The Spirit of Competition. Many are scared of it, many have been hurt by it; and yet on the other hand many don’t see any problem with it, in fact they believe teaching competition is a good thing.
How do we handle this as parents? Are we watching for the spirit of competitiveness among sibling relationships? Is competitiveness between siblings modeled in the bible?
In Luke 15, we come to the story of the prodigal son. In it there is a father who has two sons. Many times when reading this parable, we focus on the rebellious son and the reconciliation, forgiveness and mercy given to him by the father upon his return. But I see another story as well. A story of two brothers. After the younger brother took his inheritance and squandered it, he returned home not expecting forgiveness, but maybe some compassion from his father to let him be a servant. He himself saw he was undeserving of grace. Upon returning his father was so joyful he had a celebration. This was his brother’s reaction: “But he was angry and refused to go in. His father came out and entreated him, but he answered his father, ‘Look, these many years I have served you, and I never disobeyed your command, yet you never gave me a young goat, that I might celebrate with my friends. But when this son of yours came, who has devoured your property with prostitutes, you killed the fattened calf for him!” Luke 15:28-30
At the heart of the older brothers reaction is a focus on justice, fairness all stemming from a heart that is comparing. He is clearly not concerned for his brother’s heart condition. He instead is focused on outward things. In comparing his works to his brother’s ungrateful heart, he is upset and confused by his fathers reaction. How did the father in scripture respond to his eldest sons reaction?
“And he said to him, ‘Son, you are always with me, and all that is mine is yours. 32 It was fitting to celebrate and be glad, for this your brother was dead, and is alive; he was lost, and is found.” Luke 15:31-32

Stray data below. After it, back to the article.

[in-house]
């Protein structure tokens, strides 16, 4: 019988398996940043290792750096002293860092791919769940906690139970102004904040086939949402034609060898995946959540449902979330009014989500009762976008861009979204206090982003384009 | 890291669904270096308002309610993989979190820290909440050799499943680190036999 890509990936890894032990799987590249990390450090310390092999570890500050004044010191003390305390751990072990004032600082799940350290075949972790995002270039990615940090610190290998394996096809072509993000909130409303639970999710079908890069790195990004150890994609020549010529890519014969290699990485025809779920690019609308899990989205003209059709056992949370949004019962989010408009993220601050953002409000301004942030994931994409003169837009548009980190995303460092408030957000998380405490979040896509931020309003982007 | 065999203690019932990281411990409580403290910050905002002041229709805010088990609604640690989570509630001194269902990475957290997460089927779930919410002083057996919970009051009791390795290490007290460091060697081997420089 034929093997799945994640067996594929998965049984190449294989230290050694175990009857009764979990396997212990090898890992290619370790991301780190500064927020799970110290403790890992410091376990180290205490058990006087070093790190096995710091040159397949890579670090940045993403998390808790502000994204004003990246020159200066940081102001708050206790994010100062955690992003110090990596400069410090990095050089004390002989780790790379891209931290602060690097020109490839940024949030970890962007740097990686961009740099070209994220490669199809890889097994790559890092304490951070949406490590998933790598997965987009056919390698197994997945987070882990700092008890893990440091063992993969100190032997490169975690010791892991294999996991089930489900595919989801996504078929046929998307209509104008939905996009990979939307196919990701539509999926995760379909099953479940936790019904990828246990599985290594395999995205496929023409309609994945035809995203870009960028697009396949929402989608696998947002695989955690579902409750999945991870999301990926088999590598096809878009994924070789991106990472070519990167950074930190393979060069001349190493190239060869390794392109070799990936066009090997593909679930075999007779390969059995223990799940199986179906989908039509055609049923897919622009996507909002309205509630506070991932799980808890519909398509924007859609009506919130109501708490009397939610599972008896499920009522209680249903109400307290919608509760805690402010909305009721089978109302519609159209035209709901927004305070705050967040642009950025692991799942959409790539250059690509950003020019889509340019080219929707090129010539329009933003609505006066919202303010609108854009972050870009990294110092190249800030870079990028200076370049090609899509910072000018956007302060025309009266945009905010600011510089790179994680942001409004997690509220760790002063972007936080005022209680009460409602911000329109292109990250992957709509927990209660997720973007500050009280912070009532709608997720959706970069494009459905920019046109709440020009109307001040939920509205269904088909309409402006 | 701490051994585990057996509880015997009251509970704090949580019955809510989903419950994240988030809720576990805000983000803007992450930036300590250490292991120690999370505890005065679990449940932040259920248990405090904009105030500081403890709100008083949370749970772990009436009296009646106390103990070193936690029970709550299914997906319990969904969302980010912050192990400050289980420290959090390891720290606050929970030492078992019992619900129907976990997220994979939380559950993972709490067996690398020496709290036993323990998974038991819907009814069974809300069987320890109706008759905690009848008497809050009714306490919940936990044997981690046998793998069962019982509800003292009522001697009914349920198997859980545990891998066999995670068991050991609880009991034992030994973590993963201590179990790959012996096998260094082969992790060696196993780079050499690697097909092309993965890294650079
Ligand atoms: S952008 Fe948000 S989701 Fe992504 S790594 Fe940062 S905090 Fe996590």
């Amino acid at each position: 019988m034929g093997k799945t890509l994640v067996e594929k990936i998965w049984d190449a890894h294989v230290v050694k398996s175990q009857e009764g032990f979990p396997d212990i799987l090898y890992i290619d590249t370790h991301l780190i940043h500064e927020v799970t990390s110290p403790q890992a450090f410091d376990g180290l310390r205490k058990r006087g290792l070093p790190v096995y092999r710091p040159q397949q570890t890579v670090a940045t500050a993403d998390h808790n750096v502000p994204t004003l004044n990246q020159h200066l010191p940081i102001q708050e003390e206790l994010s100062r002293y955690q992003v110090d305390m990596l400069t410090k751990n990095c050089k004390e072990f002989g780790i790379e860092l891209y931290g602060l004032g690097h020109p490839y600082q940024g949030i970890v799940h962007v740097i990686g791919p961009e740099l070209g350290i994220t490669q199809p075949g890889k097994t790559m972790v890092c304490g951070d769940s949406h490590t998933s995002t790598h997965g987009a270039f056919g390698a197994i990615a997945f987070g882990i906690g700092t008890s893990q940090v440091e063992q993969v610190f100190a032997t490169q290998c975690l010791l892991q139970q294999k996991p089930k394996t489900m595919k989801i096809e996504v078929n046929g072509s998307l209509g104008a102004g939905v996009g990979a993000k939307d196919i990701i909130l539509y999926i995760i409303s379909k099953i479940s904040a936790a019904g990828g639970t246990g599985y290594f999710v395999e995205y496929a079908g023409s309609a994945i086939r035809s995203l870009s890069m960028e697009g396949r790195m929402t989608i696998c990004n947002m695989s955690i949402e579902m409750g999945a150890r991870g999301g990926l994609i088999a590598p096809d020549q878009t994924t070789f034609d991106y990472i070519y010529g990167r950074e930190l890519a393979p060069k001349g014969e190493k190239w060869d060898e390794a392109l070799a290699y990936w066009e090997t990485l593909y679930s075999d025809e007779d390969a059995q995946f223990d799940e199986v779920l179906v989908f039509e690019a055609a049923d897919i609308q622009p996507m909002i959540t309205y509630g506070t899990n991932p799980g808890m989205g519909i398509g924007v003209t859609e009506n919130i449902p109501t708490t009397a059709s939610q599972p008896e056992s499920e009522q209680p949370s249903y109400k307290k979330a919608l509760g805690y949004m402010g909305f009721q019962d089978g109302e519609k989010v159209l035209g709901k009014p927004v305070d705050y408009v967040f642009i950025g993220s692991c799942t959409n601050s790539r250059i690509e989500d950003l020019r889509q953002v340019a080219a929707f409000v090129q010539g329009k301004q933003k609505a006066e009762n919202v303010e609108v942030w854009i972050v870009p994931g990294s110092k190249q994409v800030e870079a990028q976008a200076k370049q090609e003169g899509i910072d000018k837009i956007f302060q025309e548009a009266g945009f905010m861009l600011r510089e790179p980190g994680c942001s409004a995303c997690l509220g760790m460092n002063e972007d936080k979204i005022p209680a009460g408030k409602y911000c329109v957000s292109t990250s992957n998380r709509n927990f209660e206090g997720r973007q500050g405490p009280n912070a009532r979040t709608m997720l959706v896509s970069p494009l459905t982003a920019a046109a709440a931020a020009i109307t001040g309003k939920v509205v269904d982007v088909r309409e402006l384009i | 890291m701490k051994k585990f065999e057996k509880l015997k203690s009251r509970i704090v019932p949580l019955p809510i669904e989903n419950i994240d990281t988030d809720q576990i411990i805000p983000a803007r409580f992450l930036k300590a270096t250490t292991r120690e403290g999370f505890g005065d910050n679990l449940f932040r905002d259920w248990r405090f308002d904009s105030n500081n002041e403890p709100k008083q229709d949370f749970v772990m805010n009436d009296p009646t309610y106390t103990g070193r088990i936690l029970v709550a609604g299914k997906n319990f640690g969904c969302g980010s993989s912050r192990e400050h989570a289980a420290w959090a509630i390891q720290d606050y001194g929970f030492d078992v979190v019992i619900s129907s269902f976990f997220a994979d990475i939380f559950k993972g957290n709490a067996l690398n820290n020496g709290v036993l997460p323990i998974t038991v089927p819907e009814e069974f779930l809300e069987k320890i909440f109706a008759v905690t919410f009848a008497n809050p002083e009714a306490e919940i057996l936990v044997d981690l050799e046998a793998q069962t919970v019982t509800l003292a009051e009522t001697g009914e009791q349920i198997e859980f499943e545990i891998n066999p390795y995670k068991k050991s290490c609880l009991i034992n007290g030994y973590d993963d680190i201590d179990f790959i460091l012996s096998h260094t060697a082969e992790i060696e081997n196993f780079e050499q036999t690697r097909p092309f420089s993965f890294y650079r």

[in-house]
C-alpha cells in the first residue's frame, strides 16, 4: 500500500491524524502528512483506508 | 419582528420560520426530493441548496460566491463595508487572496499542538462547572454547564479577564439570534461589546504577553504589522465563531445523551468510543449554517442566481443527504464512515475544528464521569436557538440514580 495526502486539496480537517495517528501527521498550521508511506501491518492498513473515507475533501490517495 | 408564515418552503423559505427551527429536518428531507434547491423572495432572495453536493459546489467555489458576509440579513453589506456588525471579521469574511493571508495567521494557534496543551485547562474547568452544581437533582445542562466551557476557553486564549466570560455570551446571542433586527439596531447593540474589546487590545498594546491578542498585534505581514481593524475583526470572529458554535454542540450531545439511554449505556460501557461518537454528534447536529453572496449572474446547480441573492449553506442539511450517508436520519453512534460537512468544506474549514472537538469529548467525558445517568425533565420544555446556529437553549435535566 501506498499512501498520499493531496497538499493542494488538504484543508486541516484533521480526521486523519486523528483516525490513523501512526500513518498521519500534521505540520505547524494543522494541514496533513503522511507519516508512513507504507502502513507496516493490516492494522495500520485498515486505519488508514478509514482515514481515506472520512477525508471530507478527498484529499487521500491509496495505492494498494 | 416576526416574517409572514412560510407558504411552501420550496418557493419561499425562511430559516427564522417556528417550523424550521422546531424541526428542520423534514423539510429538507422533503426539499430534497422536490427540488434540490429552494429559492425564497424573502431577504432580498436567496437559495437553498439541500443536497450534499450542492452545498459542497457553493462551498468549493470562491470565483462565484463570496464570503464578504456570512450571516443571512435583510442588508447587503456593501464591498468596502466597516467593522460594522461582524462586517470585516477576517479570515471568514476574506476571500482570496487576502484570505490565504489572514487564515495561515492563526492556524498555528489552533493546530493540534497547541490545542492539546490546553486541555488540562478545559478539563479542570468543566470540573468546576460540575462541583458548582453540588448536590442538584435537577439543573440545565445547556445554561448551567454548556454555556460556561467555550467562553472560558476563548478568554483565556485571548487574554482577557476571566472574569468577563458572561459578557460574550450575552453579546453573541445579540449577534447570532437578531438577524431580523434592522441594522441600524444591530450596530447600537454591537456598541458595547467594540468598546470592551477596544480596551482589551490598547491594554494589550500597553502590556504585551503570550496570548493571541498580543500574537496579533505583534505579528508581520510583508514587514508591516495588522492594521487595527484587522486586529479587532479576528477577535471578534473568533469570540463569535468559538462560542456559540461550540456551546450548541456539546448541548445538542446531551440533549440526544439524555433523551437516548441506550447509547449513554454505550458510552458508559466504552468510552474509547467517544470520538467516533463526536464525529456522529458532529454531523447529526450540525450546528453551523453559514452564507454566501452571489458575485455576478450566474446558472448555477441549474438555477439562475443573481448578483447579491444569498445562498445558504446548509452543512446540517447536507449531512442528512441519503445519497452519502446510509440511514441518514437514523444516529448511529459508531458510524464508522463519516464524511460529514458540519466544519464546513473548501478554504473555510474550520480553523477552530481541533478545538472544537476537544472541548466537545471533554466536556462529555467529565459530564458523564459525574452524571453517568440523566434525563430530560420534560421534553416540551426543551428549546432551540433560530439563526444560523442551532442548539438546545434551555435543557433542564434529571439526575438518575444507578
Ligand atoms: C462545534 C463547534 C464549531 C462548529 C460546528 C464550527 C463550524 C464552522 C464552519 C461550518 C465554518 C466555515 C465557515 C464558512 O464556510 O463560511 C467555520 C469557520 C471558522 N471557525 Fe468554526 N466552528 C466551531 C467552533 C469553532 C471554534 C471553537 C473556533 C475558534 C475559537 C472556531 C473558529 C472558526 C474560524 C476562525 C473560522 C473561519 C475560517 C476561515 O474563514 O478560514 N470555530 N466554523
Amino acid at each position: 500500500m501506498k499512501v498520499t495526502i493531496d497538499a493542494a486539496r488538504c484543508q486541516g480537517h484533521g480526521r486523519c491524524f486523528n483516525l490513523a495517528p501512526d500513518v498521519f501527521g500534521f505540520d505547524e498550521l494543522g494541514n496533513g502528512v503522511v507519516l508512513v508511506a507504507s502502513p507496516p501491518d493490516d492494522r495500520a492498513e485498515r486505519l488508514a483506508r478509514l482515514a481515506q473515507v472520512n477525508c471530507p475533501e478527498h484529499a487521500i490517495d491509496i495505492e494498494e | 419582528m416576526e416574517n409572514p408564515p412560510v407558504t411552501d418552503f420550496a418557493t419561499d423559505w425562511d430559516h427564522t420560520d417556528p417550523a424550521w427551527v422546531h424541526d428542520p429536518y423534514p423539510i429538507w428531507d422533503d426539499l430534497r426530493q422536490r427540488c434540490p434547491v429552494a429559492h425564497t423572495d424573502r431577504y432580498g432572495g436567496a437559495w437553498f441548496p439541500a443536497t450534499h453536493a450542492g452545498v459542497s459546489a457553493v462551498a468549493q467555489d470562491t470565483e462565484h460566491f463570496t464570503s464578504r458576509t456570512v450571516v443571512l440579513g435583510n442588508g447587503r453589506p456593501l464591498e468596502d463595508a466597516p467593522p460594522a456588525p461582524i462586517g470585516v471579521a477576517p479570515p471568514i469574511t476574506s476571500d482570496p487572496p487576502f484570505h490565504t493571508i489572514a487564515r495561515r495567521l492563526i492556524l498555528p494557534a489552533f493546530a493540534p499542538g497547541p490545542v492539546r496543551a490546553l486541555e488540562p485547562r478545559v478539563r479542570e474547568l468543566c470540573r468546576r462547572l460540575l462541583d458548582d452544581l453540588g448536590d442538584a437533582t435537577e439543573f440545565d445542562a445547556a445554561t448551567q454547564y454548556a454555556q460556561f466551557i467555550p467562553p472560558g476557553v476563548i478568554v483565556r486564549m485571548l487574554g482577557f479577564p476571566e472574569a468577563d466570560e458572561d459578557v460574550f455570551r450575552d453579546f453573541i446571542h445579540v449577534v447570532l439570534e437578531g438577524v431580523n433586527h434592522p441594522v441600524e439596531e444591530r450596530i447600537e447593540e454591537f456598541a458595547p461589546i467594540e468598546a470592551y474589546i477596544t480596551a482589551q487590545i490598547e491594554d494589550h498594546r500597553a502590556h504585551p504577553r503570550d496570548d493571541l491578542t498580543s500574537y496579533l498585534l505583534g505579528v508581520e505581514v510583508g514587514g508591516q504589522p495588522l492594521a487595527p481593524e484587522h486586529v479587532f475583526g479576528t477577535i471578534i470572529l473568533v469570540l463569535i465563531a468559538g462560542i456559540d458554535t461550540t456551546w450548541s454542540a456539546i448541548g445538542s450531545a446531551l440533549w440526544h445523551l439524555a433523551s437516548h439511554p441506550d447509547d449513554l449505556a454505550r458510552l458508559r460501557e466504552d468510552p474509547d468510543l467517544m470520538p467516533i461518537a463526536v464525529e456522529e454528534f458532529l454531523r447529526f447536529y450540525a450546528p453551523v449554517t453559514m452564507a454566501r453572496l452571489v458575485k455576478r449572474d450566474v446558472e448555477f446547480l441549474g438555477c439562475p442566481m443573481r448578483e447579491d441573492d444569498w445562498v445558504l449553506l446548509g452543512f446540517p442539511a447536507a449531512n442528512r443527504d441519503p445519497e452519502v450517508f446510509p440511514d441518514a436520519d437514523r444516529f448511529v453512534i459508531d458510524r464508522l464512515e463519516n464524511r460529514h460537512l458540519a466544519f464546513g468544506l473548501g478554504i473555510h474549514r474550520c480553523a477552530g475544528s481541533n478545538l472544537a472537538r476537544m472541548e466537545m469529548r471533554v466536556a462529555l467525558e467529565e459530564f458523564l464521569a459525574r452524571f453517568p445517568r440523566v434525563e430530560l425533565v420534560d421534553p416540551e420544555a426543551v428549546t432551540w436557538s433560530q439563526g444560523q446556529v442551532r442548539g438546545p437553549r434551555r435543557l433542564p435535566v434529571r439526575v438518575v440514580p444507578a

I believe this is one of the many scriptural models for us as parents in dealing with the spirit of competitiveness. We need to be teaching about the heart. Teaching them about spiritual condition of the heart and how actions are a reflection of heart. Then hopefully, if we as parents experience going through a situation of having a “prodigal child” even while still living in our home and on a smaller scale, hopefully our children having been trained in caring more for the heart of their siblings will see the deeper issues and not be so tempted to focus on self, justice, fairness, and outward reward from a competitive spirit.
I have personally experienced and witnessed the negative of effects of a competitive nature and its effects on hearts and attitudes. Competitiveness can destroy friendships, destroy marriages, families and it can destroy sibling relationships.
I tried hard as a young adult to justify the good aspects of having a competitive nature such as how it drives someone to strive for more, for better. How it can motivate you to do better. There is a problem though; a competitive heart divides a team.